Slide Image: A diagram showing how a dye-sensitized solar cell works. Nanoparticles of titanium dioxide are coated with a dye that absorbs a wide range of light waves from the sun. Then they are applied to a conducting glass electrode immersed in an electrolyte solution containing iodine molecules and a second (platinum) electrode. The cells generate electricity when the energy captured by the dye excites an electron in the dye molecule. The electron is injected into a titanium dioxide particle and diffuses toward the glass electrode; from there, a wire carries it to the external circuit. The circuit closes when electrons return to the platinum electrode and attach to iodine molecules, which diffuse across the electrolyte, returning to and regenerating the dye.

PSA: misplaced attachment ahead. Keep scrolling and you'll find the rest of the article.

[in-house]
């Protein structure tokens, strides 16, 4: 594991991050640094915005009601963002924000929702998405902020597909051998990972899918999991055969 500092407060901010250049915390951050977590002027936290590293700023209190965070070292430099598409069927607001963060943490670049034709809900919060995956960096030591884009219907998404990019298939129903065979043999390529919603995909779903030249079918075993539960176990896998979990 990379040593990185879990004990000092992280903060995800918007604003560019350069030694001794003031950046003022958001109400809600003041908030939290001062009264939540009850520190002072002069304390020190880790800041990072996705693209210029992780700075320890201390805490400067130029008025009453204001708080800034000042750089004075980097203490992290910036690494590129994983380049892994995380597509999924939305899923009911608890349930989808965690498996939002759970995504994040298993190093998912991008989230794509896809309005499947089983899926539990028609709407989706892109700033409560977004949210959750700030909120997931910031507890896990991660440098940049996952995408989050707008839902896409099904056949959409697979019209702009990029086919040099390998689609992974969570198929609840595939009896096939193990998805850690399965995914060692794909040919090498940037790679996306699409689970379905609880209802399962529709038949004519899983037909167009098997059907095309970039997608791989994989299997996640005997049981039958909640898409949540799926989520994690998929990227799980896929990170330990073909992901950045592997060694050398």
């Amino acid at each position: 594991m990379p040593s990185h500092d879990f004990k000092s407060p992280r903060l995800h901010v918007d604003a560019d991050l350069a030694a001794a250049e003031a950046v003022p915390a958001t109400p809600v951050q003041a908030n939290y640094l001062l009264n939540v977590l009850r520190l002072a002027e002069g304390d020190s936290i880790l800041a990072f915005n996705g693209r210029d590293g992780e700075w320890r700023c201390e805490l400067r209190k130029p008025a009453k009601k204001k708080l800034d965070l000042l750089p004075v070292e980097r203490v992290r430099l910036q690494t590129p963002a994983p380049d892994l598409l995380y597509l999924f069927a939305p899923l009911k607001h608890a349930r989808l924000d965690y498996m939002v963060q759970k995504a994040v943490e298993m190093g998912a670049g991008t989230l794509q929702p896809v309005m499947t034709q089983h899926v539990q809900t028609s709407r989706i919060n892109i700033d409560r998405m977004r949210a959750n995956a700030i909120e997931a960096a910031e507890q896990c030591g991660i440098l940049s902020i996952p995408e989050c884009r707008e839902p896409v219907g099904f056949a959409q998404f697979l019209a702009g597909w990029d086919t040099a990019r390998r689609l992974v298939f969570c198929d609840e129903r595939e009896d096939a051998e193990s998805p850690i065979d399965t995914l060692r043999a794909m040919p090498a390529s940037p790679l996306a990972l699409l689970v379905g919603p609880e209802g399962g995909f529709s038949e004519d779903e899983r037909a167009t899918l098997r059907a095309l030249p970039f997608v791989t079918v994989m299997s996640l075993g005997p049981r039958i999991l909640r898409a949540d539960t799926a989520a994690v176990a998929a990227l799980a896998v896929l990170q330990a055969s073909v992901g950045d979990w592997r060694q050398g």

Credit: Alex Agrios, Northwestern University